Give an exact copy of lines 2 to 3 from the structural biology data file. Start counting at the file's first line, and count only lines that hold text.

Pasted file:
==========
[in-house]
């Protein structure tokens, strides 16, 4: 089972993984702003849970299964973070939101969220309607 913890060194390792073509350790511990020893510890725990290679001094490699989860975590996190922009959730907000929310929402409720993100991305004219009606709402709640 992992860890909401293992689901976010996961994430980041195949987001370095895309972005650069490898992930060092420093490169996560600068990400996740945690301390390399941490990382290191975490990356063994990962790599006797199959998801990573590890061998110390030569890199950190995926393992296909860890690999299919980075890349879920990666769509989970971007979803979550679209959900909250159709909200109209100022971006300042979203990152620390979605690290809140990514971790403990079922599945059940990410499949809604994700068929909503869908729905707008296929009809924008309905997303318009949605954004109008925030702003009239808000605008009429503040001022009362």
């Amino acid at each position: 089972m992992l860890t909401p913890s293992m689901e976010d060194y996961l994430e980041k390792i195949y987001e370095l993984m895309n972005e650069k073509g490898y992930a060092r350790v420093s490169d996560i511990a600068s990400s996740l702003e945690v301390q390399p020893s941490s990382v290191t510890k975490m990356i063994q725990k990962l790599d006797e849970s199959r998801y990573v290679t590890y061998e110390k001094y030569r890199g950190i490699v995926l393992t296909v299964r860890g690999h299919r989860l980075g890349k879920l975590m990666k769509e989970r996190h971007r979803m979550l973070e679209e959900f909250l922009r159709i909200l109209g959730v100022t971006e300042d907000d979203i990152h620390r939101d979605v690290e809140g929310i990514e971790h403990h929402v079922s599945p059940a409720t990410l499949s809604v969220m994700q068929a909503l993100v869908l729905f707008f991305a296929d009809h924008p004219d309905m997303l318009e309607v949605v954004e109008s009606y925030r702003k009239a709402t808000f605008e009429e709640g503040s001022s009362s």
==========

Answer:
């Protein structure tokens, strides 16, 4: 089972993984702003849970299964973070939101969220309607 913890060194390792073509350790511990020893510890725990290679001094490699989860975590996190922009959730907000929310929402409720993100991305004219009606709402709640 992992860890909401293992689901976010996961994430980041195949987001370095895309972005650069490898992930060092420093490169996560600068990400996740945690301390390399941490990382290191975490990356063994990962790599006797199959998801990573590890061998110390030569890199950190995926393992296909860890690999299919980075890349879920990666769509989970971007979803979550679209959900909250159709909200109209100022971006300042979203990152620390979605690290809140990514971790403990079922599945059940990410499949809604994700068929909503869908729905707008296929009809924008309905997303318009949605954004109008925030702003009239808000605008009429503040001022009362």
């Amino acid at each position: 089972m992992l860890t909401p913890s293992m689901e976010d060194y996961l994430e980041k390792i195949y987001e370095l993984m895309n972005e650069k073509g490898y992930a060092r350790v420093s490169d996560i511990a600068s990400s996740l702003e945690v301390q390399p020893s941490s990382v290191t510890k975490m990356i063994q725990k990962l790599d006797e849970s199959r998801y990573v290679t590890y061998e110390k001094y030569r890199g950190i490699v995926l393992t296909v299964r860890g690999h299919r989860l980075g890349k879920l975590m990666k769509e989970r996190h971007r979803m979550l973070e679209e959900f909250l922009r159709i909200l109209g959730v100022t971006e300042d907000d979203i990152h620390r939101d979605v690290e809140g929310i990514e971790h403990h929402v079922s599945p059940a409720t990410l499949s809604v969220m994700q068929a909503l993100v869908l729905f707008f991305a296929d009809h924008p004219d309905m997303l318009e309607v949605v954004e109008s009606y925030r702003k009239a709402t808000f605008e009429e709640g503040s001022s009362s």